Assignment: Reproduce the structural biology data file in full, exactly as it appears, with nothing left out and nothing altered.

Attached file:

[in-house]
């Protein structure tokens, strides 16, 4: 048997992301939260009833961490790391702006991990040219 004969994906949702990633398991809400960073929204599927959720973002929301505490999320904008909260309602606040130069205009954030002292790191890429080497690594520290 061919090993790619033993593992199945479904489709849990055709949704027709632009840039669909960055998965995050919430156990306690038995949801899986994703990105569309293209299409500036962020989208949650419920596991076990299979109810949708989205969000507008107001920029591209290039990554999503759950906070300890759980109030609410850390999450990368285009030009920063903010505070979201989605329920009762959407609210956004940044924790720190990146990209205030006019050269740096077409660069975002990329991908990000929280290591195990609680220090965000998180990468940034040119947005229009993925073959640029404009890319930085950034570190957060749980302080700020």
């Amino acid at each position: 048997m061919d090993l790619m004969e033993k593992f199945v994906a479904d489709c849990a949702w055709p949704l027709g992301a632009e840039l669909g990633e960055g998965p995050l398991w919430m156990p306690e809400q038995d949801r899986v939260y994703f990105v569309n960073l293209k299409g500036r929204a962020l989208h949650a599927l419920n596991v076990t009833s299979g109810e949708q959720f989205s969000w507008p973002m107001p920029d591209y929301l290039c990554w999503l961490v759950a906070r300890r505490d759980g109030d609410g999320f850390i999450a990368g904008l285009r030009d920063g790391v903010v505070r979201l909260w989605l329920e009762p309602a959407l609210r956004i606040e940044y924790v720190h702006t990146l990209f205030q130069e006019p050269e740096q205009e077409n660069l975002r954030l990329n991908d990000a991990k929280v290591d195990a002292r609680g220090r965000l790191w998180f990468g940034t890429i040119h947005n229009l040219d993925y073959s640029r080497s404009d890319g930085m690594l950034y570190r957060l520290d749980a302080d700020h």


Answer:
[in-house]
């Protein structure tokens, strides 16, 4: 048997992301939260009833961490790391702006991990040219 004969994906949702990633398991809400960073929204599927959720973002929301505490999320904008909260309602606040130069205009954030002292790191890429080497690594520290 061919090993790619033993593992199945479904489709849990055709949704027709632009840039669909960055998965995050919430156990306690038995949801899986994703990105569309293209299409500036962020989208949650419920596991076990299979109810949708989205969000507008107001920029591209290039990554999503759950906070300890759980109030609410850390999450990368285009030009920063903010505070979201989605329920009762959407609210956004940044924790720190990146990209205030006019050269740096077409660069975002990329991908990000929280290591195990609680220090965000998180990468940034040119947005229009993925073959640029404009890319930085950034570190957060749980302080700020």
């Amino acid at each position: 048997m061919d090993l790619m004969e033993k593992f199945v994906a479904d489709c849990a949702w055709p949704l027709g992301a632009e840039l669909g990633e960055g998965p995050l398991w919430m156990p306690e809400q038995d949801r899986v939260y994703f990105v569309n960073l293209k299409g500036r929204a962020l989208h949650a599927l419920n596991v076990t009833s299979g109810e949708q959720f989205s969000w507008p973002m107001p920029d591209y929301l290039c990554w999503l961490v759950a906070r300890r505490d759980g109030d609410g999320f850390i999450a990368g904008l285009r030009d920063g790391v903010v505070r979201l909260w989605l329920e009762p309602a959407l609210r956004i606040e940044y924790v720190h702006t990146l990209f205030q130069e006019p050269e740096q205009e077409n660069l975002r954030l990329n991908d990000a991990k929280v290591d195990a002292r609680g220090r965000l790191w998180f990468g940034t890429i040119h947005n229009l040219d993925y073959s640029r080497s404009d890319g930085m690594l950034y570190r957060l520290d749980a302080d700020h």